In Richard Powers’s New Novel, Hope for a Grieving Kid and Planet May Lurk in the Human Brain – The New York Times

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By Richard Powers

The great American poet Lucille Clifton once said: “In the bigger scheme of things, the universe is not asking us to do something, the universe is asking us to be something. And that’s a whole different thing.” In Clifton’s mind, this proposition was not speculative but resolutely practical. What if we exist to serve as stewards of the planet rather than its plunderers? What if it is our calling to be the equals of all living things rather than agents of their domination? In the face of all that we have waged, ruthless and unending battles for the right to get wrong, what would it take for us to accept a different role in the bigger scheme of things?
The proposition that our thriving as a species hinges on assenting not to a different manner of doing but of being sits close to the conflict — and the extraordinary revelation — at the heart of Richard Powers’s novel “Bewilderment,” his 13th, including “The Overstory” (2018), which won a Pulitzer Prize. Personal peace, if not thriving, is predicated on the protagonist Theo Byrne’s ability to see his own life, the memory of his deceased wife and his son, Robin, through newly adjusted eyes.
Theo is an astrobiologist whose research involves searching the galaxy for planets with the potential to host life, and running the data to spin out imagination-boggling scenarios of the possible life-forms such conditions might allow to flourish. It’s a dream job for a sci-fi-loving loner still hamstrung by grief. But in the near future in which “Bewilderment” is set, America has tilted further toward anti-intellectual authoritarianism; government funding for such Old Testament-flouting research is drying up. Nevertheless, dreaming up possible worlds that so brazenly defy earthly logic — worlds that suggest “everything could be for real, somewhere, someday” — is a great skill to have at bedtime, especially because Theo struggles to raise 9-year-old Robin on his own.
Robin is sensitive, introverted, prone to erratic behavior. Theo can’t bring himself to accept the experts’ advice: that the solution to his son’s extreme sensitivity and his occasional outbursts is medication. Instead, father ministers to son by talking, camping and stargazing. Robin longs to feel the presence of the mother he remembers as extraordinarily alive: full of fervor not just for her own living, but for all sentient life, whose entitlement to fair and humane treatment it was her career as an animal-rights lawyer to defend. And so, a large part of the conversation between father and son has to do with recreating a sense of Alyssa, Theo’s daring and passionate wife, and Robin’s imaginative and compassionate mother.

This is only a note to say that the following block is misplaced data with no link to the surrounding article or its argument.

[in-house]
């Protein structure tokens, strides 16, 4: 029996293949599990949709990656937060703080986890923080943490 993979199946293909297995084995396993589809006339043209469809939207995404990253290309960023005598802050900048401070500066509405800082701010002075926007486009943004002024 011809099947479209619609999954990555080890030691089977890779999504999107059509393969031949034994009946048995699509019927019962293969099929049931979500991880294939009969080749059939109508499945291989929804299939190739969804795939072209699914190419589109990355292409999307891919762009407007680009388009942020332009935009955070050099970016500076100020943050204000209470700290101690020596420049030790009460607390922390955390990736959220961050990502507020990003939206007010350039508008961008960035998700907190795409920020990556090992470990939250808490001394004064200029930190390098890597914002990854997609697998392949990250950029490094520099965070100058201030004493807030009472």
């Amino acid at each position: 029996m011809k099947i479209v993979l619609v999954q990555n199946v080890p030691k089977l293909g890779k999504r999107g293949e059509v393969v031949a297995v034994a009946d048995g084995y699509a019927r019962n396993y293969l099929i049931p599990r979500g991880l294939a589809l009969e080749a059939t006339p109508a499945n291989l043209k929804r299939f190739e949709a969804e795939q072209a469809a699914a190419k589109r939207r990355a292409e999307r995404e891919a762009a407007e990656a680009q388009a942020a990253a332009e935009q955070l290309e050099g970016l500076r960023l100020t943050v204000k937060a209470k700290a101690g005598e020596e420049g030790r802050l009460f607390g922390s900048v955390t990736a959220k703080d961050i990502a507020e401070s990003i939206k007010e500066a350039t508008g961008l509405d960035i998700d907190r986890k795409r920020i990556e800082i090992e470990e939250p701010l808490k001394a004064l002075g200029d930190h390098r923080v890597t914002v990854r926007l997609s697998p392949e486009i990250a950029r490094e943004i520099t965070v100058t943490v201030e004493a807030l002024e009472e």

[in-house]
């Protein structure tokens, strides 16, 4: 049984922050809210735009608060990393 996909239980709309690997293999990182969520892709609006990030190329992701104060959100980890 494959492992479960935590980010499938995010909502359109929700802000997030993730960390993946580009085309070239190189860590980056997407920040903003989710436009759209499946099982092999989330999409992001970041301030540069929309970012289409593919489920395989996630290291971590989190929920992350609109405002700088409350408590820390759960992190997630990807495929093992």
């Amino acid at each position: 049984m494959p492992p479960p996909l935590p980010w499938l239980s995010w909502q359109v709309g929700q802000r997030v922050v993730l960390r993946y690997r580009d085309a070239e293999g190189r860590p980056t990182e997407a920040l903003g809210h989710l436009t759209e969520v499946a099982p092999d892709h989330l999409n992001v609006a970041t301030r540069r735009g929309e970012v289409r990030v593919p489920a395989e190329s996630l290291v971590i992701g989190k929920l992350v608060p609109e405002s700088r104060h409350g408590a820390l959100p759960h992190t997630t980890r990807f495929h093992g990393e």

When an outburst in school leads to a threat of expulsion, Theo allows his son to become a human subject in a neurofeedback therapy study taking place in the lab of one of Alyssa’s close friends. On therapy days, Robin’s brain is trained to access neural pathways corresponding to particular emotional states, including on a recording of his mother’s experience of ecstasy, made in the lab before her death. Reader, it worked! “Decoded Neurofeedback” therapy, at least in the world of the novel, makes a pretty strong case for the possibility that the key to being our best selves might be to really and truly find out what it feels like to be someone else. Robin achieves such nuances of self-control, empathy, imagination and consolation that he becomes more than a well-adjusted child — he becomes an emotional superhuman, a public activist, an internet meme.
Some of us will immediately think of Daniel Keyes’s 1966 novel “Flowers for Algernon,” which also happens to be the audiobook Theo and Robin listen to on a road trip from Wisconsin down to a camping spot in the Smoky Mountains. And so the joy of watching Robin triumph is tempered by the knowledge of just how far south such an enterprise might descend.
Oh, but the heights! In “Bewilderment,” possibility is synonymous with the vast wilderness of childhood, with the child mind’s innate world-building capacity, and with the child self’s inherent multiplicity. As Theo puts it: